};

static const char *xerror(int err)
{
    if (err >= ETYPE_MAX || err <= 0)
        return "Unknown error";
    return sys_errlist_internal[err];
}

static const char*errlist_mnemonics[] = {
#undef JLSS_ID_PASTE_H
#define ETYPE(val, desc) [E ## val] = "E" #val,
#include "paste1.h"
#undef ETYPE
};

#include <stdio.h>

int main(void)
{
    int i;

    for (i = 0; i < ETYPE_MAX; i++)
    {
        printf("%d: %-6s: %s\n", i, errlist_mnemonics[i], xerror(i));
    }
    return(0);
}

Not necessarily the world's cleanest use of the C pre-processor - but it does prevent writing the material out multiple times.

share|improve this answer
add comment
// Define your enumeration like this (in say numbers.h);
ENUM_BEGIN( Numbers )
    ENUM(ONE),
    ENUM(TWO),
    ENUM(FOUR)
ENUM_END( Numbers )

// The macros are defined in a more fundamental .h file (say defs.h);
#define ENUM_BEGIN(typ) enum typ {
#define ENUM(nam) nam
#define ENUM_END(typ) };

// Now in one and only one .c file, redefine the ENUM macros and reinclude
//  the numbers.h file to build a string table
#undef ENUM_BEGIN
#undef ENUM
#undef ENUM_END
#define ENUM_BEGIN(typ) const char * typ ## _name_table [] = {
#define ENUM(nam) #nam
#define ENUM_END(typ) };
#undef NUMBERS_H_INCLUDED   // whatever you need to do to enable reinclusion
#include "numbers.h"

// Now you can do exactly what you want to do, with no retyping, and for any
//  number of enumerated types defined with the ENUM macro family
//  Your code follows;
char num_str[10];
int process_numbers_str(Numbers num) {
  switch(num) {
    case ONE:
    case TWO:
    case THREE:
    {
      strcpy(num_str, Numbers_name_table[num]); // eg TWO -> "TWO"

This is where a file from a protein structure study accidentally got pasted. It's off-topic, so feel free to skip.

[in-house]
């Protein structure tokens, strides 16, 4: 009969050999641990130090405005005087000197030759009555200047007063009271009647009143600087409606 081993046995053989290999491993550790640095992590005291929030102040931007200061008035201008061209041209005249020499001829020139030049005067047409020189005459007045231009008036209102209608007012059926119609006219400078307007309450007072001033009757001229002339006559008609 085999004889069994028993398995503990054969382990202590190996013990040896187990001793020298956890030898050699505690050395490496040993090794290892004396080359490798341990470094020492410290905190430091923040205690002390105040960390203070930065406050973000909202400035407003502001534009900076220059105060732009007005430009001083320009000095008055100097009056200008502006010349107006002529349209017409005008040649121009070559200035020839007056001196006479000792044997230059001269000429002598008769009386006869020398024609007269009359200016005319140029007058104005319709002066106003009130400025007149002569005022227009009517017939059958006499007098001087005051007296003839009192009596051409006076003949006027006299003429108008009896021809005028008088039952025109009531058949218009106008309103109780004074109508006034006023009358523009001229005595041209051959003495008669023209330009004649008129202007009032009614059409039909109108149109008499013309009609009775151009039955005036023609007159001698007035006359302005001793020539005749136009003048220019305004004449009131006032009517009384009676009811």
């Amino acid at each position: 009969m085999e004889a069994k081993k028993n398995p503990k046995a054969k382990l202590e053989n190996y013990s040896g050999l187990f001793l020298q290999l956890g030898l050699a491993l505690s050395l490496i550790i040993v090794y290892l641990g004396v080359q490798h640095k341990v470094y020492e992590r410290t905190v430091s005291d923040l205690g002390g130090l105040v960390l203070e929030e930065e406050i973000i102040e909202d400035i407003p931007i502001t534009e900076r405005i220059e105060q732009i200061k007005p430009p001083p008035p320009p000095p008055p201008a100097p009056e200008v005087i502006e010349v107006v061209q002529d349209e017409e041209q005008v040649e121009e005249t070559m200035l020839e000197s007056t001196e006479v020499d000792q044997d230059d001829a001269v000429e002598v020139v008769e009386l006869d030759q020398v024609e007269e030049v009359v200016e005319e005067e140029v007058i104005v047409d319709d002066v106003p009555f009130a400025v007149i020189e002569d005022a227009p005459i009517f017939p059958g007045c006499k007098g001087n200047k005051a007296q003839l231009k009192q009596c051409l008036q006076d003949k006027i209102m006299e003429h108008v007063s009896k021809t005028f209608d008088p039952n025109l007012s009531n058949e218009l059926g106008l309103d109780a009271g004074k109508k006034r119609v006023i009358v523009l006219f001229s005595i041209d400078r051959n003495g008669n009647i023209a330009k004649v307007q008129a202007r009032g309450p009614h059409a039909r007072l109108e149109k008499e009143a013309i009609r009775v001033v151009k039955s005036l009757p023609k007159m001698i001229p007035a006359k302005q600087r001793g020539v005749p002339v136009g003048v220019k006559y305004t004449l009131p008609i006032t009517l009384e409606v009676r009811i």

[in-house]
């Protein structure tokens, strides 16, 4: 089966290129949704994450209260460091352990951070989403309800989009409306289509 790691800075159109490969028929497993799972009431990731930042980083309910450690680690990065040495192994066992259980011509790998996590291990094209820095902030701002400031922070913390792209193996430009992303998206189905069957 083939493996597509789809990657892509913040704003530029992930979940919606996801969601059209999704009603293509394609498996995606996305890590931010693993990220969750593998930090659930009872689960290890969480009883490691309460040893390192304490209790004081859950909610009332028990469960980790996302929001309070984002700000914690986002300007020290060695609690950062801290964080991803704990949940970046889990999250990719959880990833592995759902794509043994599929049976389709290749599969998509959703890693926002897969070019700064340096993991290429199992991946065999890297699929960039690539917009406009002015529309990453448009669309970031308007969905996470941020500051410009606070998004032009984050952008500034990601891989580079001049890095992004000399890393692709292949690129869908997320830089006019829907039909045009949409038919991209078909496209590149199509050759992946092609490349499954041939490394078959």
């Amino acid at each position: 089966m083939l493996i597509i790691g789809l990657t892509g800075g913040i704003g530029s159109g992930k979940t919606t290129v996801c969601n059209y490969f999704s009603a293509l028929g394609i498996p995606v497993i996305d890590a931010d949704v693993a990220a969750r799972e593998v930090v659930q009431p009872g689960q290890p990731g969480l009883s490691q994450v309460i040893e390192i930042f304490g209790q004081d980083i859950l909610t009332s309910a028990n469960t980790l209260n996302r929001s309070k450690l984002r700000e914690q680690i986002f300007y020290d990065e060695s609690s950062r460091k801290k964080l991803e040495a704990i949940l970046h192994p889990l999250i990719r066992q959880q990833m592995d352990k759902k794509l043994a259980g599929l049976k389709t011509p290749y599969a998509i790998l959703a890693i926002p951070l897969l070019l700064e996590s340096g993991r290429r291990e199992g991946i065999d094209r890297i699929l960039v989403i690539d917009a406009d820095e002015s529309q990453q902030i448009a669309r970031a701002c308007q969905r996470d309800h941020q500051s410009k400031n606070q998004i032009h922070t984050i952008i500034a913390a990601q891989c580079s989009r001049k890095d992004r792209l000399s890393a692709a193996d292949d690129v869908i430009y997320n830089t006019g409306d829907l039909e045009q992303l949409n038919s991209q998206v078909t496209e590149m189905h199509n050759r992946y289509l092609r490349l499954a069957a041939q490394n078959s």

} break;
    default:
      return 0; //no match
  return 1;
}

// Sweet no ? After being frustrated by this for years, I finally came up
//  with this solution for my most recent project and plan to reuse the idea
//  forever
share|improve this answer
1  
This is the sort of thing cpp was made for. +1. –  Derrick Turk May 12 '10 at 21:25
3  
This is a good answer, it seems to be about the best one can do without using special tools, and I've done this kind of thing before; but it still never really feels 'right' and I never really like doing it... –  Michael Burr May 13 '10 at 22:41
    
Small change: #define ENUM_END(typ) }; extern const char * typ ## _name_table[]; in defs.h file - this will declare your name table in the files you use it. (Can't figure out a good way to declare the table size, though.) Also, personally I'd leave off the final semicolon, but the merits are debatable either way. –  Chris Lutz Dec 23 '10 at 8:31
add comment

There is definitely a way to do this -- use X() macros. These macros use the C preprocessor to construct enums, arrays and code blocks from a list of source data. You only need to add new items to the #define containing the X() macro. The switch statement would expand automatically.

Your example can be written as follows:

 // Source data -- Enum, String
 #define X_NUMBERS \
    X(ONE,   "one") \
    X(TWO,   "two") \
    X(THREE, "three")

 ...

 // Use preprocessor to create the Enum
 typedef enum {
  #define X(Enum, String)       Enum,
   X_NUMBERS
  #undef X
 } Numbers;

 ...

 // Use Preprocessor to expand data into switch statement cases
 switch(num)
 {
 #define X(Enum, String) \
     case Enum:  strcpy(num_str, String); break;
 X_NUMBERS
 #undef X

     default: return 0; break;
 }
 return 1;

There are more efficient ways (i.e. using X Macros to create an string array and enum index), but this is the simplest demo.

share|improve this answer
    
I can't believe that I've never heard of this name for the technique. –  Michael Burr May 13 '10 at 22:50
add comment

I know you have a couple good solid answers, but do you know about the # operator in the C preprocessor?

It lets you do this:

#define MACROSTR(k) #k

typedef enum {
    kZero,
    kOne,
    kTwo,
    kThree
} kConst;

static char *kConstStr[] = {
    MACROSTR(kZero),
    MACROSTR(kOne),
    MACROSTR(kTwo),
    MACROSTR(kThree)